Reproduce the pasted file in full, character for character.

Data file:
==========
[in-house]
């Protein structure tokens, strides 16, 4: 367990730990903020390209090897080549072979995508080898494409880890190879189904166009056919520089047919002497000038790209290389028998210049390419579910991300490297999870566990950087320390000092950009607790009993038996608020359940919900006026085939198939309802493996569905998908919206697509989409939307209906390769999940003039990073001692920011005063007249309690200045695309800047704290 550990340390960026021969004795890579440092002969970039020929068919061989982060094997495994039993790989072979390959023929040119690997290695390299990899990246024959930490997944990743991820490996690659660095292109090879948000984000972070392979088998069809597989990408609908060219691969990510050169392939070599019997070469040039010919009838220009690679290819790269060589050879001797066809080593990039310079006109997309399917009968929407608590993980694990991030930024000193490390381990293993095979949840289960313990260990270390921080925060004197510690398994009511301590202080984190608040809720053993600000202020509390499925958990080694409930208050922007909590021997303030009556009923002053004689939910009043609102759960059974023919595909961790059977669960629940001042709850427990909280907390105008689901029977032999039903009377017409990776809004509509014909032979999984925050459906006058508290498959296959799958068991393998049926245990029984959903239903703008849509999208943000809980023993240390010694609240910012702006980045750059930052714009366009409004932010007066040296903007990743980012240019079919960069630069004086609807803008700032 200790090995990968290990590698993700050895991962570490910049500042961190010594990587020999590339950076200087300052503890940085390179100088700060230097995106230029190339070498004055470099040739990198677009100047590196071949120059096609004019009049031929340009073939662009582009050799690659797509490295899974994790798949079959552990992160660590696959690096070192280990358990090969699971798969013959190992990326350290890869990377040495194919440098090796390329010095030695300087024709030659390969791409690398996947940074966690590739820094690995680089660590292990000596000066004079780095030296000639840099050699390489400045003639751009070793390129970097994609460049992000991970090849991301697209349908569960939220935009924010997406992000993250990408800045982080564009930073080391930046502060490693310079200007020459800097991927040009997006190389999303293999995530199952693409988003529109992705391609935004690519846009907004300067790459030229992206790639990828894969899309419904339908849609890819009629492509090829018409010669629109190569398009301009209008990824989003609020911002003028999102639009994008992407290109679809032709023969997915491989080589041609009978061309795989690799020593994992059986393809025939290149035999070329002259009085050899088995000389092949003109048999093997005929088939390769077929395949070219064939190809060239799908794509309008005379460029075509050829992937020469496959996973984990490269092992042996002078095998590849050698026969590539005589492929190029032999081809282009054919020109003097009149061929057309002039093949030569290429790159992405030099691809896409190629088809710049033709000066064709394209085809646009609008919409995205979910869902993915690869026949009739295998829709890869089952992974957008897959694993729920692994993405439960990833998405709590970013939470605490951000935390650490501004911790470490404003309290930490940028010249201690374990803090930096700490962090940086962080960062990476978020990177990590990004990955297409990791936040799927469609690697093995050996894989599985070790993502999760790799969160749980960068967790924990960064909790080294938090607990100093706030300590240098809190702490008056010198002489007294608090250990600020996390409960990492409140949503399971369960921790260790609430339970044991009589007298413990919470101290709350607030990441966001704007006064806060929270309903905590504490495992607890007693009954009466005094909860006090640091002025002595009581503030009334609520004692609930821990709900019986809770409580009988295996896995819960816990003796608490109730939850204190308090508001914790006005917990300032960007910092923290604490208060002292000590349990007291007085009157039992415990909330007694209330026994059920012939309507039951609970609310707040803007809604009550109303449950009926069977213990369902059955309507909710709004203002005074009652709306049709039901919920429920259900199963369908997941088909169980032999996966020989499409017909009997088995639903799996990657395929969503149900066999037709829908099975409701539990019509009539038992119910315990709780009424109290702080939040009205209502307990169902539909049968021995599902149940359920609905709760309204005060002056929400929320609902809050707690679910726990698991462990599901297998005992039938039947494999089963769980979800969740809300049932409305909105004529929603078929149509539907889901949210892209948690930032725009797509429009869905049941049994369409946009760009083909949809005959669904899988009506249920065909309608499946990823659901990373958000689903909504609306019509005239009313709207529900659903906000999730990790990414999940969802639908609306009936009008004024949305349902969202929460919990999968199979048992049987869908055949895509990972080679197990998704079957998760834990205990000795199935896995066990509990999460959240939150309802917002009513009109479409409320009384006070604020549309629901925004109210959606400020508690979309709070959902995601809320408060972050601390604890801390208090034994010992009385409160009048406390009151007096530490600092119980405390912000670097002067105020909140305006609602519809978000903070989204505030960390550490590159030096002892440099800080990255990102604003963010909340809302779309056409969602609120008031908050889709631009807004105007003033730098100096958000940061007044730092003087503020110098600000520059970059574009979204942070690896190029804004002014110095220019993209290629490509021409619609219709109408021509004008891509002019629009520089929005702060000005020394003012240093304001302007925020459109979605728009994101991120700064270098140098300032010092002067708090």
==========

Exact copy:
[in-house]
């Protein structure tokens, strides 16, 4: 367990730990903020390209090897080549072979995508080898494409880890190879189904166009056919520089047919002497000038790209290389028998210049390419579910991300490297999870566990950087320390000092950009607790009993038996608020359940919900006026085939198939309802493996569905998908919206697509989409939307209906390769999940003039990073001692920011005063007249309690200045695309800047704290 550990340390960026021969004795890579440092002969970039020929068919061989982060094997495994039993790989072979390959023929040119690997290695390299990899990246024959930490997944990743991820490996690659660095292109090879948000984000972070392979088998069809597989990408609908060219691969990510050169392939070599019997070469040039010919009838220009690679290819790269060589050879001797066809080593990039310079006109997309399917009968929407608590993980694990991030930024000193490390381990293993095979949840289960313990260990270390921080925060004197510690398994009511301590202080984190608040809720053993600000202020509390499925958990080694409930208050922007909590021997303030009556009923002053004689939910009043609102759960059974023919595909961790059977669960629940001042709850427990909280907390105008689901029977032999039903009377017409990776809004509509014909032979999984925050459906006058508290498959296959799958068991393998049926245990029984959903239903703008849509999208943000809980023993240390010694609240910012702006980045750059930052714009366009409004932010007066040296903007990743980012240019079919960069630069004086609807803008700032 200790090995990968290990590698993700050895991962570490910049500042961190010594990587020999590339950076200087300052503890940085390179100088700060230097995106230029190339070498004055470099040739990198677009100047590196071949120059096609004019009049031929340009073939662009582009050799690659797509490295899974994790798949079959552990992160660590696959690096070192280990358990090969699971798969013959190992990326350290890869990377040495194919440098090796390329010095030695300087024709030659390969791409690398996947940074966690590739820094690995680089660590292990000596000066004079780095030296000639840099050699390489400045003639751009070793390129970097994609460049992000991970090849991301697209349908569960939220935009924010997406992000993250990408800045982080564009930073080391930046502060490693310079200007020459800097991927040009997006190389999303293999995530199952693409988003529109992705391609935004690519846009907004300067790459030229992206790639990828894969899309419904339908849609890819009629492509090829018409010669629109190569398009301009209008990824989003609020911002003028999102639009994008992407290109679809032709023969997915491989080589041609009978061309795989690799020593994992059986393809025939290149035999070329002259009085050899088995000389092949003109048999093997005929088939390769077929395949070219064939190809060239799908794509309008005379460029075509050829992937020469496959996973984990490269092992042996002078095998590849050698026969590539005589492929190029032999081809282009054919020109003097009149061929057309002039093949030569290429790159992405030099691809896409190629088809710049033709000066064709394209085809646009609008919409995205979910869902993915690869026949009739295998829709890869089952992974957008897959694993729920692994993405439960990833998405709590970013939470605490951000935390650490501004911790470490404003309290930490940028010249201690374990803090930096700490962090940086962080960062990476978020990177990590990004990955297409990791936040799927469609690697093995050996894989599985070790993502999760790799969160749980960068967790924990960064909790080294938090607990100093706030300590240098809190702490008056010198002489007294608090250990600020996390409960990492409140949503399971369960921790260790609430339970044991009589007298413990919470101290709350607030990441966001704007006064806060929270309903905590504490495992607890007693009954009466005094909860006090640091002025002595009581503030009334609520004692609930821990709900019986809770409580009988295996896995819960816990003796608490109730939850204190308090508001914790006005917990300032960007910092923290604490208060002292000590349990007291007085009157039992415990909330007694209330026994059920012939309507039951609970609310707040803007809604009550109303449950009926069977213990369902059955309507909710709004203002005074009652709306049709039901919920429920259900199963369908997941088909169980032999996966020989499409017909009997088995639903799996990657395929969503149900066999037709829908099975409701539990019509009539038992119910315990709780009424109290702080939040009205209502307990169902539909049968021995599902149940359920609905709760309204005060002056929400929320609902809050707690679910726990698991462990599901297998005992039938039947494999089963769980979800969740809300049932409305909105004529929603078929149509539907889901949210892209948690930032725009797509429009869905049941049994369409946009760009083909949809005959669904899988009506249920065909309608499946990823659901990373958000689903909504609306019509005239009313709207529900659903906000999730990790990414999940969802639908609306009936009008004024949305349902969202929460919990999968199979048992049987869908055949895509990972080679197990998704079957998760834990205990000795199935896995066990509990999460959240939150309802917002009513009109479409409320009384006070604020549309629901925004109210959606400020508690979309709070959902995601809320408060972050601390604890801390208090034994010992009385409160009048406390009151007096530490600092119980405390912000670097002067105020909140305006609602519809978000903070989204505030960390550490590159030096002892440099800080990255990102604003963010909340809302779309056409969602609120008031908050889709631009807004105007003033730098100096958000940061007044730092003087503020110098600000520059970059574009979204942070690896190029804004002014110095220019993209290629490509021409619609219709109408021509004008891509002019629009520089929005702060000005020394003012240093304001302007925020459109979605728009994101991120700064270098140098300032010092002067708090």